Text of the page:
Author Website

For the last couple of years, I’ve been thinking about developing a website for my writing, but laziness and lack of real motivation have gotten in the way. But the time has come. I’m ready to get more exposure, and I want to be able to sell my books directly. I thought I’d be satisfied to use Word Press indefinitely, and I have no complaints about the way I’ve been able to set up Dark Boundaries, but it does have its limitations. In fact, I’m fairly happy with the design, so I’m going to duplicate it as closely as possible.

I made a start today, at Weebly, which is free, and seems more flexible than other free sites I’ve looked at. It isn’t high on my priority list right now, so I’m not in any hurry to complete it. A little bit at a time whenever I’m in the mood. I’ll make it public when it’s complete, and I’ve upgraded it and bought my domain name. Once that’s done, I’ll probably delete the WP version and let that domain expire. Or I may convert Dark Boundaries to a straight blog. How long till everything’s done? Months. Maybe not until next year.




6 thoughts on “Author Website

  1. I’ll hear of your progress with interest, Catana. Everyone tells me I must have a website, and though I’ve baulked at it for a number of reasons, I fear I will have to come to it eventually. At present, I’m still struggling with the e-book formatting (now up to p. 81/103 of Mark’s Style guide). Hope you will give us detailed, blow-by-blow accounts of your foray into the website setting up; I’ll take notes and try to apply them later.
    Again, many thanks for all the useful advice you put on this site.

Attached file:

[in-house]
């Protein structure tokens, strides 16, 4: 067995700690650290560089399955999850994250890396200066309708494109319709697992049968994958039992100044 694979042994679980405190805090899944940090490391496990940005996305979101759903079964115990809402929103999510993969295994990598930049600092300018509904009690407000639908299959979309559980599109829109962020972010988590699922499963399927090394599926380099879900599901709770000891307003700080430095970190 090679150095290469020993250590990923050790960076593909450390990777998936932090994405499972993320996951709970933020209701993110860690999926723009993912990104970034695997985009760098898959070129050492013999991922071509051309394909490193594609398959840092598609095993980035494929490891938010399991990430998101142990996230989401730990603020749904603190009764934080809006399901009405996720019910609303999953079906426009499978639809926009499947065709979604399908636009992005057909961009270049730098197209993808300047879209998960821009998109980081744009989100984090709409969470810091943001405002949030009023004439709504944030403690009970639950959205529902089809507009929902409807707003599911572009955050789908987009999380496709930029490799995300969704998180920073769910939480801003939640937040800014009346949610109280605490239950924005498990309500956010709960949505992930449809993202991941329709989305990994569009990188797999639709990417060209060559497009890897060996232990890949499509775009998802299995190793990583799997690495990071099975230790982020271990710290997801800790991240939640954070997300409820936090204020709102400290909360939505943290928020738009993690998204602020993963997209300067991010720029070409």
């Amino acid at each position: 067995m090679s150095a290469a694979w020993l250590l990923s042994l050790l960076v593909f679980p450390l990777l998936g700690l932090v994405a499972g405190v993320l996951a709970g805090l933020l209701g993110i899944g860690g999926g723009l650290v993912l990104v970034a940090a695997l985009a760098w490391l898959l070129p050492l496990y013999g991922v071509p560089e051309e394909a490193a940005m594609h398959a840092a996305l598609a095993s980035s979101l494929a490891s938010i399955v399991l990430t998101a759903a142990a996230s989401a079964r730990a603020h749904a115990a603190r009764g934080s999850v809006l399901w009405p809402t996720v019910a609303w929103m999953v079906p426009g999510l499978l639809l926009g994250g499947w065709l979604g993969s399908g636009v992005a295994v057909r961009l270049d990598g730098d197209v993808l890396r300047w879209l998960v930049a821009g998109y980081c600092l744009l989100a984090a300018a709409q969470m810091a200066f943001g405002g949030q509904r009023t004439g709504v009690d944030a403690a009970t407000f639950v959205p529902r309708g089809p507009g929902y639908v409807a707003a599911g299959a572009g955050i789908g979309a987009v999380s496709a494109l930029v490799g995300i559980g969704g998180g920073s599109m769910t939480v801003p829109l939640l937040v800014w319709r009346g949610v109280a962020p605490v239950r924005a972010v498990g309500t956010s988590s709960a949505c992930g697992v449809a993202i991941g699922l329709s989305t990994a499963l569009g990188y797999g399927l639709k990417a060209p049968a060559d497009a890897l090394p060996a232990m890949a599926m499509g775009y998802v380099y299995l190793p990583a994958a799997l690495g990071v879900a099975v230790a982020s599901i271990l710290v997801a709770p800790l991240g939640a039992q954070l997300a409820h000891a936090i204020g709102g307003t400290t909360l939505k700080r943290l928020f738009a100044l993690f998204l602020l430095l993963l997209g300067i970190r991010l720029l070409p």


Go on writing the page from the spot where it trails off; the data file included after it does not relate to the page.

1. Are you reading the Guide straight through or working with a file as you go? I don’t retain information well unless it has a context, so I only read the section that refer to what I’m dealing with at the time. I also download instruction manuals as PDFs when I can, so I can highlight and make notes. It makes it much easier to go back and find what I need.

      I disagree that every writer needs a regular website. Visually, and for reader navigation, there’s really no difference between using a good blogging format like WP and setting up a dedicated website. I probably wouldn’t even be bothering except for wanting to sell my books directly. Figure out exactly what you need and don’t let anyone pressure you. I’ll have to track down who just wrote two days worth of pros and cons, and do a post about it.

      1. Many thanks, Catana, I would love to do without a website. Re the SW/ SG, I read it through once like a novel; now I’m working my way through it, bit by bit, with a document open. Just passed the ToC. I think Mark Coker deserves some kind of medal for the clarity of his instructions, they’re really good..

        1. Good for you. If I read something like that straight through, I wouldn’t remember a single thing. Mark updates the Guide every few months, so each time you publish something, it’s not a bad idea to see if there’s a new edition.

          I found the posts I mentioned, so I’ll try to do that tomorrow.

  2. A couple of ideas:
    One, you can make a static website using a WordPress theme (sticky posts, turning off commets, use pages rather than posts, etc.). You can install WP on a hosted account very easily, and on a paid host you can sell and advertise.
    Let me know if you want to persue this, and I’ll help.

    1. Thanks for the offer, Richard, but I’ve already turned Dark Boundaries into, basically, a static website. Even though I need to go further, I simply don’t have the patience or the knowhow to maintain a hosted WP site. Also, the first link above offers some considerations that I didn’t know about. The popularity of WP means that it’s a favorite of hackers, and I *have* seen tales of woe from people whose sites have been hacked.

      Weebly is fairly customizable, and once I get the site up and running, I’ll spring for a domain. That doesn’t mean I’ll never consider some other path, but I’m so loaded with projects right now that I’m taking the easiest way out.

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